TCS Daily


Liberalization and the Indian Elections

By Vijay Dandapani - May 21, 2004 12:00 AM

Last week's election results in India caught virtually everyone unawares. Nearly as surprising was the dramatic drop of 11% in India's leading stock market index, the Bombay sensex. While the drama in the aftermath of the election continues with the dominant Congress party's see-sawing on the Prime Minstership, what was not surprising was the negative direction of the stock index. Nor was it a surprise when the leftists (including the Congress party) pulled out that old chestnut -- the conspiracy theory -- as an explanation for enormous loss in wealth. By blaming the former ruling party, the BJP, and its ostensibly money-grubbing commercial interests for the fall in the stock index, the Congress and its allies seem destined to set themselves up for failure.

Leading the charge against the supposedly malign commercial interests is author and leftist diva, Arundati Roy. While accusing the corporate world of a "blatant game" for conspiring with members of the former government to manipulate a market crash she extols Congress party leader Sonia Gandhi's "timidity by not playing the princess". For someone who believes modesty to be an unqualified virtue, there is a noticeable economy of that in her pronouncements. The hypocrisy and intellectual dishonesty of leftists like Roy is only underscored by their enduring belief in state sponsored solutions while ignoring international awards that they get as a direct benefit of their other bugbear -- globalization. While quick to prescribe elixirs for the poor, they ignore the implicit condescension in their advice -- that they know best about the needs of the people whose causes they claim to champion.

Beginning with a characteristic disdain for facts, Ms. Roy and the leftists damn the free markets for all the problems that bedevil India's vast agricultural industry. Never mind that the percentage of India's poor, while still substantial, has showed a steady downward trend from nearly 40% ten years ago to approximately 30% today. With the fervor that ought to be the envy of the very people they term fanatics, they rail against the evils of the free market while retaining a tireless belief in the benevolent hand of the government -- a phenomenon that has never been borne out empirically anywhere including in India.

Fatuously, they expect that the private sector, the object of their scorn, to lap up the loss-making Public Sector Units. At the same time they expect the few remaining and fast diminishing profit making government owned companies to remain at the mercy of rent-seeking bureaucrats and politicians. Somehow, these individuals, most of whom have never been accountable to competitive market forces, are expected to make command and control decisions that will accrue to the benefit of the poor and downtrodden while supposedly disgorging ill-gotten profits from the evil businessperson. The inherently ill-concealed contempt for the poor lies in their thinking that the poor (farmer) cannot compete without an over-weaning government. That countries around the world have never risen from the morass of poverty based on aid or subsidies is an argument that falls on deaf years.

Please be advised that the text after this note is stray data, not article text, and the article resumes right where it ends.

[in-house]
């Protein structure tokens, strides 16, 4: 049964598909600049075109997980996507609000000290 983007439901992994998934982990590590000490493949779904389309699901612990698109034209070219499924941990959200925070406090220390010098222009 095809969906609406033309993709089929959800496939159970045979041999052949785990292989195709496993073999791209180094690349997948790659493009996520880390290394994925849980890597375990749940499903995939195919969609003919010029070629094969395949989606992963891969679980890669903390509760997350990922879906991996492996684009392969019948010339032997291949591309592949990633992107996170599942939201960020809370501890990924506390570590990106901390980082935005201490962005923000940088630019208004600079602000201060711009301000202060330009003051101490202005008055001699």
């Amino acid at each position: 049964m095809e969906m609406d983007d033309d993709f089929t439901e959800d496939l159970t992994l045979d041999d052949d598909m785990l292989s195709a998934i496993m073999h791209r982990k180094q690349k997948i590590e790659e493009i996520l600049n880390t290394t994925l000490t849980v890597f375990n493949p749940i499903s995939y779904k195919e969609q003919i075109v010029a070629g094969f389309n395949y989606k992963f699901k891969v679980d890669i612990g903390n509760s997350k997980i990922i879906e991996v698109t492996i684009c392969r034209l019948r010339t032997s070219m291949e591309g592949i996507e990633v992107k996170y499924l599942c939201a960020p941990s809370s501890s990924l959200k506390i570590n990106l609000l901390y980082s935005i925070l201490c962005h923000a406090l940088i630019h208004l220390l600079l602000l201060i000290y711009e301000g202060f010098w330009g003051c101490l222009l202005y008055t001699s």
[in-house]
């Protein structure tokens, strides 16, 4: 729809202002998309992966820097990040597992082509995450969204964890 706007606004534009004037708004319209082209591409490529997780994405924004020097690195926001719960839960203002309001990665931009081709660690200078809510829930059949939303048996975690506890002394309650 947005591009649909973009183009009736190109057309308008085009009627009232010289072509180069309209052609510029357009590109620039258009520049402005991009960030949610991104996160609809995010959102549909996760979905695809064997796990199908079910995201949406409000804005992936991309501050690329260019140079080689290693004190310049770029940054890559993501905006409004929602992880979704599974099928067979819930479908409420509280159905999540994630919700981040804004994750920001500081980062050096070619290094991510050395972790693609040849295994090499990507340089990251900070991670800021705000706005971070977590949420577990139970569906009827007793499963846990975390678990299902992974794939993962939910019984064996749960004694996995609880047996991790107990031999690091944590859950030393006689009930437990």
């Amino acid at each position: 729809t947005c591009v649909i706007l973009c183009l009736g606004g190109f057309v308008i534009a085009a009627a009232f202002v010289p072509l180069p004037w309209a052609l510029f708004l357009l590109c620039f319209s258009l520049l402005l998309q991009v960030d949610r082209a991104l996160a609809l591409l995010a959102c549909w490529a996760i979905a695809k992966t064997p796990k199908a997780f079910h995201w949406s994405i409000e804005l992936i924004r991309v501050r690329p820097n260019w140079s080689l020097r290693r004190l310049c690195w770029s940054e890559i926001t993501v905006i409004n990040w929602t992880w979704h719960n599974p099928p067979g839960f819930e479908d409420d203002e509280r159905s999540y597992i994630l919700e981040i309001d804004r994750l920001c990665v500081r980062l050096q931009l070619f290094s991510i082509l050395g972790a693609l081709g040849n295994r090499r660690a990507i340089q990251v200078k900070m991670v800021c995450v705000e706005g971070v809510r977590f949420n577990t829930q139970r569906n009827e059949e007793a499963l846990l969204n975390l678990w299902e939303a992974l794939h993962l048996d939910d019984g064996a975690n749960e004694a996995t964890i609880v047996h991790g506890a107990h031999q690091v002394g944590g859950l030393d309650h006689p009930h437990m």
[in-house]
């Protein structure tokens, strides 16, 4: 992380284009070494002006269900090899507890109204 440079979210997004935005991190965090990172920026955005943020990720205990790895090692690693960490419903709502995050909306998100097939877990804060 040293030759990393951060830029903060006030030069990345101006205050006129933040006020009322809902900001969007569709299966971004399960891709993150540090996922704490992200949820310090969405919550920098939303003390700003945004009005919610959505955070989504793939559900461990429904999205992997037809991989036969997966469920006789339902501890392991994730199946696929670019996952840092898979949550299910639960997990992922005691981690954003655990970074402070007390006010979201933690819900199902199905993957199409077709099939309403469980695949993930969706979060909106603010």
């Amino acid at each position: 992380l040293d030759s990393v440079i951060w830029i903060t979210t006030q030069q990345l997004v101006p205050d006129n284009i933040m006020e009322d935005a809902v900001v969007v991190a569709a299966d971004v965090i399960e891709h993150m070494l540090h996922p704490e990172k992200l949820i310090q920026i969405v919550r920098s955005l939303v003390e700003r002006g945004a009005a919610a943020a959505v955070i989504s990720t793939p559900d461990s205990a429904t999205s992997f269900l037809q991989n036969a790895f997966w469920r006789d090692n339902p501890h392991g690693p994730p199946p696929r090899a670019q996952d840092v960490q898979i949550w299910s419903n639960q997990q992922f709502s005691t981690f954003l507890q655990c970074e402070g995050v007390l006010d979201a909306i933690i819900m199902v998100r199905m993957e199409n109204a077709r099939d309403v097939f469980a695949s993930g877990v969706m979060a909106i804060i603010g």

The left is unwilling to acknowledge that the miserly 3% historical rate of growth in agriculture in post-independent India has less to do with the unpredictable monsoons and much more with the constraints on inputs, distribution and pricing. Is it any wonder that despite accounting for some 30% of GDP Indian agriculture's impact on world trade is less than one percent? Quite evidently, the small farmer did not benefit adequately or quickly enough from the patchy liberalization policies of the last decade. The plight of the small farmer today (as always) may give Congress and its dirigiste allies reason to crow but what is notable is their selective amnesia in ignoring the fact that it was their decades long practice of central planning that brought the farmers to their present sorry state.

The reality is that the liberalization followed by the erstwhile NDA coalition was not too much but too little. There is little reason to believe that partial liberalization even to "good governments" such as the erstwhile regime in the state of Andhra Pradesh was anywhere near adequate. A recent CATO institute study has shown that foreign aid even to governments with ostensibly good institutions and policies tends to hurt rather than help. The analogy can easily be extended to India's agriculture sector which could do with far more economic freedoms. With a numbing array of rules on distribution, pricing and import controls still in place it is unsurprising that only large farmers have benefited from the limited light shone by way of partial liberalization. The disconnect between 20% export-growth since liberalization in the farm industry was introduced in 1991 and the stifling of the small farmer stems from a variety of factors not the least of which is the unequal opportunity afforded for export while constraints remain on the domestic production sector.

In the end, individual economic choices, more than any coddling by the state, are likely to break the monopoly of the large agricultural families who benefit by gaming the system to their advantage. India's new rulers should glean the right lesson from their wafer thin mandate to govern by applying an equally slender set of governmental regulations to industry.


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